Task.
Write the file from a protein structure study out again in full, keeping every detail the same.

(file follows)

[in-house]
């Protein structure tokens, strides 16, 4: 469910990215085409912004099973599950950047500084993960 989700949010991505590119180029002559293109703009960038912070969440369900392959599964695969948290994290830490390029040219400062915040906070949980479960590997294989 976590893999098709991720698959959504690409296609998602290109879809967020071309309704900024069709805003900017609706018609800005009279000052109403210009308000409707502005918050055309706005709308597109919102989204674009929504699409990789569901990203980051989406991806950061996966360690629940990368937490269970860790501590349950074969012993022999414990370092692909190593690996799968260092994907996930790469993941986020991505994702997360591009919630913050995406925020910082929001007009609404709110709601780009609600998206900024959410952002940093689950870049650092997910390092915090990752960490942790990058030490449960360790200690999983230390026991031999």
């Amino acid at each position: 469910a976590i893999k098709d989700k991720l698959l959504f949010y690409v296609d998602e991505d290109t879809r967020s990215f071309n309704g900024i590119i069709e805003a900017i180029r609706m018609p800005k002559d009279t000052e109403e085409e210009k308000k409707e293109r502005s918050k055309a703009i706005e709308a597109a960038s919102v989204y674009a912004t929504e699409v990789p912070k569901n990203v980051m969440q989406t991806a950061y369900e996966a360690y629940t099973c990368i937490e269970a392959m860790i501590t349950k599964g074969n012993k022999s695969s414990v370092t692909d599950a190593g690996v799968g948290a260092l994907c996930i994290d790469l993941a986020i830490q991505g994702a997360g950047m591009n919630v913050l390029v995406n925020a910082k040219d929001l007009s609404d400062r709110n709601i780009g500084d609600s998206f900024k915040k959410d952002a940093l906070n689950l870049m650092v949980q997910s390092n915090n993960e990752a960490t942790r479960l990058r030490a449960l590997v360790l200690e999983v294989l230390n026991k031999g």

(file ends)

[in-house]
């Protein structure tokens, strides 16, 4: 469910990215085409912004099973599950950047500084993960 989700949010991505590119180029002559293109703009960038912070969440369900392959599964695969948290994290830490390029040219400062915040906070949980479960590997294989 976590893999098709991720698959959504690409296609998602290109879809967020071309309704900024069709805003900017609706018609800005009279000052109403210009308000409707502005918050055309706005709308597109919102989204674009929504699409990789569901990203980051989406991806950061996966360690629940990368937490269970860790501590349950074969012993022999414990370092692909190593690996799968260092994907996930790469993941986020991505994702997360591009919630913050995406925020910082929001007009609404709110709601780009609600998206900024959410952002940093689950870049650092997910390092915090990752960490942790990058030490449960360790200690999983230390026991031999």
């Amino acid at each position: 469910a976590i893999k098709d989700k991720l698959l959504f949010y690409v296609d998602e991505d290109t879809r967020s990215f071309n309704g900024i590119i069709e805003a900017i180029r609706m018609p800005k002559d009279t000052e109403e085409e210009k308000k409707e293109r502005s918050k055309a703009i706005e709308a597109a960038s919102v989204y674009a912004t929504e699409v990789p912070k569901n990203v980051m969440q989406t991806a950061y369900e996966a360690y629940t099973c990368i937490e269970a392959m860790i501590t349950k599964g074969n012993k022999s695969s414990v370092t692909d599950a190593g690996v799968g948290a260092l994907c996930i994290d790469l993941a986020i830490q991505g994702a997360g950047m591009n919630v913050l390029v995406n925020a910082k040219d929001l007009s609404d400062r709110n709601i780009g500084d609600s998206f900024k915040k959410d952002a940093l906070n689950l870049m650092v949980q997910s390092n915090n993960e990752a960490t942790r479960l990058r030490a449960l590997v360790l200690e999983v294989l230390n026991k031999g």